San Diego City Council Votes To Appeal Pension Reform Ruling
The City Council voted unanimously Tuesday to appeal a recent state Public Employment Relations Board order for the city of San Diego to rescind a voter-approved pension reform measure and once again offer pensions to city employees.
The Dec. 30 ruling called on the city to overturn Proposition B, passed by an overwhelming margin in 2012. The ballot measure shifted new non- police employees from the debt-ridden pension system to a 401(k)-style plan, and was a major part of efforts by city leaders to restructure municipal finances.
Four of the city's six organized labor groups filed a complaint with the state Public Employment Relations Board, contending that the city failed to bargain the provisions of the ballot measure with them before it went to a public vote, as required by law.
The city, arguing against the complaint, said the requirement didn't apply, since Proposition B was sponsored by private citizens, and that municipal leaders who campaigned for it weren't acting in their official capacities.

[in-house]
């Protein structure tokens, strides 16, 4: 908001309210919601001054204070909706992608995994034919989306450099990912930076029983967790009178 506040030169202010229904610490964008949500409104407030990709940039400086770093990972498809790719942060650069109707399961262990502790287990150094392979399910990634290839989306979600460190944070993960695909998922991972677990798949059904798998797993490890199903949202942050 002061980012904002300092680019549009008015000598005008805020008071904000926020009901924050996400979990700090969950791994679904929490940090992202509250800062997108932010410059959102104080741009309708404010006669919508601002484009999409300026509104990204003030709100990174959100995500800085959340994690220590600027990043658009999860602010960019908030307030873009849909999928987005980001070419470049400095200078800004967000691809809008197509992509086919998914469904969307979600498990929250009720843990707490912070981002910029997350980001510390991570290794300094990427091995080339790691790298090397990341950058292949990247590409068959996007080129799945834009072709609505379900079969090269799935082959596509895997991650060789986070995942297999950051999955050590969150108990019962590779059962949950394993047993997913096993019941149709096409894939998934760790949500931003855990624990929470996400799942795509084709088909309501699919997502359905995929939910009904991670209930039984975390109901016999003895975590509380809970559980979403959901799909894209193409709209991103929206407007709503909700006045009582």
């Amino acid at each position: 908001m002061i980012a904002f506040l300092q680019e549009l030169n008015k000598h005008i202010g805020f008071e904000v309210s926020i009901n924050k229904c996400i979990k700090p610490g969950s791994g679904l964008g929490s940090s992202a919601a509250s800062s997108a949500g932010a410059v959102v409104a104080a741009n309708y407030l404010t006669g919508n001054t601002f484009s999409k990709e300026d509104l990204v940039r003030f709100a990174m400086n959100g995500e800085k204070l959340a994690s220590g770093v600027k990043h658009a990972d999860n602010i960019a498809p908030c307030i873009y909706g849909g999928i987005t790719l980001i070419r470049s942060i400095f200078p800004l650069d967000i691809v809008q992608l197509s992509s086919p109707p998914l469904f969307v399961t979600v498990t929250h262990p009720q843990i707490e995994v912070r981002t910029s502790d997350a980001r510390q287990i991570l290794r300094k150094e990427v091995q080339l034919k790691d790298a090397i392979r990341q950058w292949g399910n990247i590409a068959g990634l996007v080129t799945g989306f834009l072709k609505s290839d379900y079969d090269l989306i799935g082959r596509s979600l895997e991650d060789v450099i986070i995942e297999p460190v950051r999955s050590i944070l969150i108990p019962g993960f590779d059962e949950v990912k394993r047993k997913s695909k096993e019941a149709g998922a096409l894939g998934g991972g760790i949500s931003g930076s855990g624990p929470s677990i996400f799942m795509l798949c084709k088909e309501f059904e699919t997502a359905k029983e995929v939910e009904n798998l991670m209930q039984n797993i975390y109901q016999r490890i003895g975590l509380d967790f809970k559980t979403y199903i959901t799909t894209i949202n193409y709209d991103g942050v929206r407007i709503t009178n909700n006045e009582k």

The board affirmed a previous ruling by an administrative law judge that officials, including then-Mayor Jerry Sanders, in fact were acting in their city roles.
City Attorney Jan Goldsmith said the Public Employment Relations Board was trying to create new law by declaring that a citizen initiative should be unwound because its terms were not separately negotiated with union leaders.
"The people's right to initiative is guaranteed by the California Constitution," Goldsmith said. "This right cannot be bargained away in a back room, or stolen from the people by a government agency. Even people who opposed Proposition B understand that the PERB decision is an unconscionable overreach that gives union leaders the power to thwart the public's will."
Councilman David Alvarez, who opposed Proposition B, said going to court was the right decision.
"It is critical that the city receive clarity from the appellate court on the implementation of Prop. B and how retirement programs must be administered for its employees," Alvarez said. "This clarification can only be provided by the court, that's why I voted to move forward in appealing the ruling."
If the ruling is upheld in court, the city would not only have to enroll employees hired in the past couple of years into the pension system, but offer 7 percent interest on differences in benefits.